In 1515, Michelangelo completed a sculpture of Moses. The marble figure depicts an old but very muscular Moses with the Ten Commandments under his arm and a billowing beard. But tourists are often shocked to see wh
at appear to be devilish horns protruding from Moses’ head.
The horns can be traced to a mistranslation of the Bible in the 5th Century. The story from Exodus 34 says that after Moses met with the Lord on Mount Sinai, the people were afraid because, “the skin of his face shone.” The Hebrew word for a ray or beam of light was mistranslated into Latin as “horns.” So, when Michelangelo read his Bible he believed the people were frightened because Moses had grown horns while meeting with God on the mountain.
Today we no longer depict Moses with horns, but a misunderstanding of his mountaintop experience remains all too common. According to the Apostle Paul in the 2 Corinthians 3, Moses did not hide his face because the people were frightened, but to hide the fact that the glory of God was fading away. Whatever transformation he experienced in God’s presence on the mountain was temporary, and the veil hid its transient nature. Moses’ mountaintop experience was genuine, glorious, and full of God’s presence-but it did not bring lasting transformation.
Through the influence of our consumer culture we’ve come to believe that transformation is attained through external experiences. We’ve come to regard our church buildings, with their multimedia theatrical equipment, as mountaintops where God’s glory may be encountered. Many of us ascend this mountain every Sunday morning wanting to have an experience with God, and many of us leave with a degree of genuine transformation. We feel “pumped up,” “fed,” or “on fire for the Lord.”
No doubt many, like Moses, have an authentic encounter with God through these events. But new research indicates another explanation for our spiritual highs. A University of Washington study has found that megachurch worship experiences actually trigger an “oxytocin cocktail” in the brain that can become chemically addictive. The same has been found at large sporting events and concerts, but attenders to these gatherings don’t usually attribute the “high” to God.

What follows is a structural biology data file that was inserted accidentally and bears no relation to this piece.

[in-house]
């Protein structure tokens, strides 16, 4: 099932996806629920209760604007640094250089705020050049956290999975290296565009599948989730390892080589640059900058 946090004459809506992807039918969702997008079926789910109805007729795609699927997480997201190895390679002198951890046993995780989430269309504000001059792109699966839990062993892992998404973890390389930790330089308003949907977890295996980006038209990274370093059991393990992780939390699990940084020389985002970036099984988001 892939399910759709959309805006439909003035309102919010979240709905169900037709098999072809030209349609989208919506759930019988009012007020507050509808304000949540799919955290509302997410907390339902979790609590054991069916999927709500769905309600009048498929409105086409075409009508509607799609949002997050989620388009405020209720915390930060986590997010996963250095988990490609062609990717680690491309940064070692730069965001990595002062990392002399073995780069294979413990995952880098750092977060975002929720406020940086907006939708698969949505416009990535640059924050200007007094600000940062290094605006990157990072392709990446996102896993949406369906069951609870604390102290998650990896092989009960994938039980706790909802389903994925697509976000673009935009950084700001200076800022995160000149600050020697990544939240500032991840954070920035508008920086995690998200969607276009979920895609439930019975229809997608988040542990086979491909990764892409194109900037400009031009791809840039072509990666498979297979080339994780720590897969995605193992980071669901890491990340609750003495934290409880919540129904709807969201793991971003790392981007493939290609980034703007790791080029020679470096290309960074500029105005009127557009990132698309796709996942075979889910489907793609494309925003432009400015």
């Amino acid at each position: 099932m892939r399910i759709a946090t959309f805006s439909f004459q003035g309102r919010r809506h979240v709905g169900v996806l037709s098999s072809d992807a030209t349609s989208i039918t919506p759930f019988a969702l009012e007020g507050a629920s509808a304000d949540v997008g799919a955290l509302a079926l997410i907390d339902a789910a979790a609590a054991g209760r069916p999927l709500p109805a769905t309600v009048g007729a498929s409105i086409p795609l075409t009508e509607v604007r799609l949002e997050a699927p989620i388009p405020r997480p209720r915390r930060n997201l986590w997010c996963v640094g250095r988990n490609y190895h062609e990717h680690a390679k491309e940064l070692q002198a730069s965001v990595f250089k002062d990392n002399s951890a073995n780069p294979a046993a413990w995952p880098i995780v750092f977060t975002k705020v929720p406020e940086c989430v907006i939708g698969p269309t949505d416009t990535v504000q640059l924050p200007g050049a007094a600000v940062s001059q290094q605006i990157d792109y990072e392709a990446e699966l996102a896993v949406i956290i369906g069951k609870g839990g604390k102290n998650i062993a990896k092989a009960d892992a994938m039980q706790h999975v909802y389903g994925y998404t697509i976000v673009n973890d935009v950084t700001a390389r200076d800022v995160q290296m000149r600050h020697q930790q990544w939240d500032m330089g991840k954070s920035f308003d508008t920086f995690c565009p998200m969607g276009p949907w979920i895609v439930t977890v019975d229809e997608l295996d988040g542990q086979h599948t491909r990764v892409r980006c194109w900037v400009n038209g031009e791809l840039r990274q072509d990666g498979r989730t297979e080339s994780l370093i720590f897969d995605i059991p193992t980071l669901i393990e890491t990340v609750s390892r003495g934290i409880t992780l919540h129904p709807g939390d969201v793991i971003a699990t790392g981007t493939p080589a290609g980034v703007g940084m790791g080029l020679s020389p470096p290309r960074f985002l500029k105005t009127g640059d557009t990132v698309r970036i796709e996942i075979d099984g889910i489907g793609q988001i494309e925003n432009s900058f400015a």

“The upbeat modern music, cameras that scan the audience and project smiling, dancing, singing, or crying worshipers on large screens, and an extremely charismatic leader whose sermons touch
individuals on an emotional level … serve to create these strong positive emotional experiences,” said Katie Corcoran, a Ph.D. candidate who co-authored the study.
The problem with these mountaintop experiences, whether legitimate (like Moses’) or fabricated, is that the transformation does not last. In a few days time, or maybe as early as lunchtime, the glory begins to fade. The mountaintop experience with God, the event we were certain would change our lives forever, turns out to be another fleeting spiritual high. And to hide the lack of genuine transformation, we mask the inglorious truth of our lives behind a veil, a façade of Christian merchandise or busyness, until we can ascend the mountain again and be recharged.
This pursuit of transformation by consuming external experiences creates worship junkies who leap from one mountaintop to another, one spiritual high to another, in search of a glory that will not fade. As one church member interviewed for the University of Washington study said, “God’s love becomes … such a drug that you can’t wait to come get your next hit. … You can’t wait to get involved to get the high from God.” In response, churches are driven to create ever-grander experiences and more elaborate productions to satisfy expectations. But if lasting transformation is our goal, mountaintops–even God-ordained ones–will never suffice.
The New Testament emphasizes a different model of transformation. Rather than seeking external experiences, Jesus and his Apostles speak of an internal communion with God through the presence of the Holy Spirit. Contrasting the fading glory that Moses experienced on Sinai, the Apostle Paul says that we are being transformed “from one degree of glory to another,” and that this comes from the Spirit. This transformation is not from the outside working in, but from the inside working out. To encounter the glory of God no longer requires ascending a mountain, but learning to embrace a divine mystery-”Christ in you, the hope of glory.”
Why then are we so tempted to abandon the new covenant, inside-out model of transformation for the inferior old covenant, outside-in strategy? The reason is simple–an internal communion with God through the Spirit cannot be packaged, commoditized, and marketed to religious consumers. It is far easier for us to create mountains than shepherd people toward the inner life of divine communion.
The problem, of course, is not our gatherings, but what we expect from them. If we have an ongoing, internal communion with Christ, then our gatherings will be where we reveal the continual worship that marks our lives. However, if we have no real communion with Christ through his Spirit, we will come to worship seeking a transient dose of glory to carry us along, and we will demand these external events to permanently transform us–something God never intended them to do. We may draw people to our mountaintops with promises of transformation and a genuine encounter with God, but we must ask whether they leave these experiences radiating the unfading glory of the Lord, or merely sprouting the horns of consumerism.
edCanvas = document.getElementById(‘content’);